Borough to install harbor security cameras before winter

After an uptick in thefts at Wrangell harbors in recent years, the borough is moving to install security cameras and improve lighting at all the facilities to help keep users’ property safe.

At its June 13 meeting, the borough assembly unanimously approved a nearly $500,000 contract with Juneau-based Chatham Electric to install security cameras at the eight port and harbor sites around Wrangell.

Starting around 2020 and 2021, there has been an increase in theft at the harbors, explained Harbormaster Steve Miller. About five boats were hit during those years, motivating borough officials and community members to push for more security.

“It was enough to get us going on that project,” Miller said of the thefts. “Everybody’s wanted it for much longer than 2021 or 2020, really. We were just trying to figure out where the money was going to come from.”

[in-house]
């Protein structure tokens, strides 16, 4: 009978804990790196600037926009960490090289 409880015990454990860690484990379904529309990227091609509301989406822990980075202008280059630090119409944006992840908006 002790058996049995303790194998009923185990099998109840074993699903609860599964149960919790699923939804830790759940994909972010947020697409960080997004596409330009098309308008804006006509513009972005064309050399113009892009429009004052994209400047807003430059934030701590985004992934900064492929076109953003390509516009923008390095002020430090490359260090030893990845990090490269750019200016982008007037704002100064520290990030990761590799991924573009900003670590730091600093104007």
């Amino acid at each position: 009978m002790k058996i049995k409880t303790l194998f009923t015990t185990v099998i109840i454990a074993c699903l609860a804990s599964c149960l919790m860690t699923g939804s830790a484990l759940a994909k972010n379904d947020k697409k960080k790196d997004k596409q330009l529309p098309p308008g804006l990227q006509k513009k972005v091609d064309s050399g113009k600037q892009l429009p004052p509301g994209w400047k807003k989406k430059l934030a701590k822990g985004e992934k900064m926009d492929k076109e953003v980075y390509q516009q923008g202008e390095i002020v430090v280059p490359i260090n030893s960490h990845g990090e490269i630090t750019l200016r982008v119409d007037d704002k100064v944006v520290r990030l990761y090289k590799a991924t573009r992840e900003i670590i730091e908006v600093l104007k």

The project is funded by U.S. Department of Homeland Security grants, through a state program that provides money for law enforcement and security-related needs around Alaska. The borough has received $836,910 for design and construction of its surveillance system, as well as additional lighting at harbor facilities.

Once cameras are installed, the surveillance network will cover Reliance Harbor, The Marine Service Center, City Dock, Heritage Harbor, Shoemaker Bay Harbor, Inner Harbor, Fish and Game Float and Standard Oil Float.

“Each site is designed to be equipped with one or more surveillance cameras and a wireless connection to the surveillance system … located at the harbormaster office,” Capital Facilities Director Amber Al-Haddad wrote in an email. “There are about 24 camera units total across all sites; however, many of these have multiple lenses.”

Miller anticipates that installation will start late summer and will be completed before winter. “It’ll make the harbor more secure,” he said. “It there’s any activity down there, we’ll be able to look and see what happens.”

The cameras will have live feeds, but those feeds “most likely won’t be getting checked every day,” Miller added. They will be checked as needed and to aid in investigations.


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